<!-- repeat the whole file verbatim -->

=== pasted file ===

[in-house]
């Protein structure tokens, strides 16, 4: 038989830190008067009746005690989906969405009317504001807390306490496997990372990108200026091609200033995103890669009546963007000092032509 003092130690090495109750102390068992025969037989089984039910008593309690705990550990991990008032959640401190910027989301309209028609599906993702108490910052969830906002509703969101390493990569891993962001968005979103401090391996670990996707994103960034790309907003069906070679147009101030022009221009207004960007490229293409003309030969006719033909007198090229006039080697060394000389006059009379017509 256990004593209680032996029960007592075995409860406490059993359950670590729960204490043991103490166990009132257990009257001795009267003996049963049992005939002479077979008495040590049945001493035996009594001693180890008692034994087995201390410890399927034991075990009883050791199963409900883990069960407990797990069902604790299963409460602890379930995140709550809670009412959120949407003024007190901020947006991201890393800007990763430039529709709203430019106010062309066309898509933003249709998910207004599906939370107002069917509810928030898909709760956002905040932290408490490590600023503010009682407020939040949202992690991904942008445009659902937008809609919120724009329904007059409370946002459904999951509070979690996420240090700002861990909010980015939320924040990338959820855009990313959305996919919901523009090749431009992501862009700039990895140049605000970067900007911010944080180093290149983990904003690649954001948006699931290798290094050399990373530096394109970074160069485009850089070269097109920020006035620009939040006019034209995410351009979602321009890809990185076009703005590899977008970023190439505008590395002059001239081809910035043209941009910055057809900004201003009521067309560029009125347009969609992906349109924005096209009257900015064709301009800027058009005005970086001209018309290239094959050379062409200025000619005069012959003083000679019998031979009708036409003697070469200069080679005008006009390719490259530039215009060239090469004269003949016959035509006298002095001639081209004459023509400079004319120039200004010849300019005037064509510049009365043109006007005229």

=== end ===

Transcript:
[in-house]
């Protein structure tokens, strides 16, 4: 038989830190008067009746005690989906969405009317504001807390306490496997990372990108200026091609200033995103890669009546963007000092032509 003092130690090495109750102390068992025969037989089984039910008593309690705990550990991990008032959640401190910027989301309209028609599906993702108490910052969830906002509703969101390493990569891993962001968005979103401090391996670990996707994103960034790309907003069906070679147009101030022009221009207004960007490229293409003309030969006719033909007198090229006039080697060394000389006059009379017509 256990004593209680032996029960007592075995409860406490059993359950670590729960204490043991103490166990009132257990009257001795009267003996049963049992005939002479077979008495040590049945001493035996009594001693180890008692034994087995201390410890399927034991075990009883050791199963409900883990069960407990797990069902604790299963409460602890379930995140709550809670009412959120949407003024007190901020947006991201890393800007990763430039529709709203430019106010062309066309898509933003249709998910207004599906939370107002069917509810928030898909709760956002905040932290408490490590600023503010009682407020939040949202992690991904942008445009659902937008809609919120724009329904007059409370946002459904999951509070979690996420240090700002861990909010980015939320924040990338959820855009990313959305996919919901523009090749431009992501862009700039990895140049605000970067900007911010944080180093290149983990904003690649954001948006699931290798290094050399990373530096394109970074160069485009850089070269097109920020006035620009939040006019034209995410351009979602321009890809990185076009703005590899977008970023190439505008590395002059001239081809910035043209941009910055057809900004201003009521067309560029009125347009969609992906349109924005096209009257900015064709301009800027058009005005970086001209018309290239094959050379062409200025000619005069012959003083000679019998031979009708036409003697070469200069080679005008006009390719490259530039215009060239090469004269003949016959035509006298002095001639081209004459023509400079004319120039200004010849300019005037064509510049009365043109006007005229």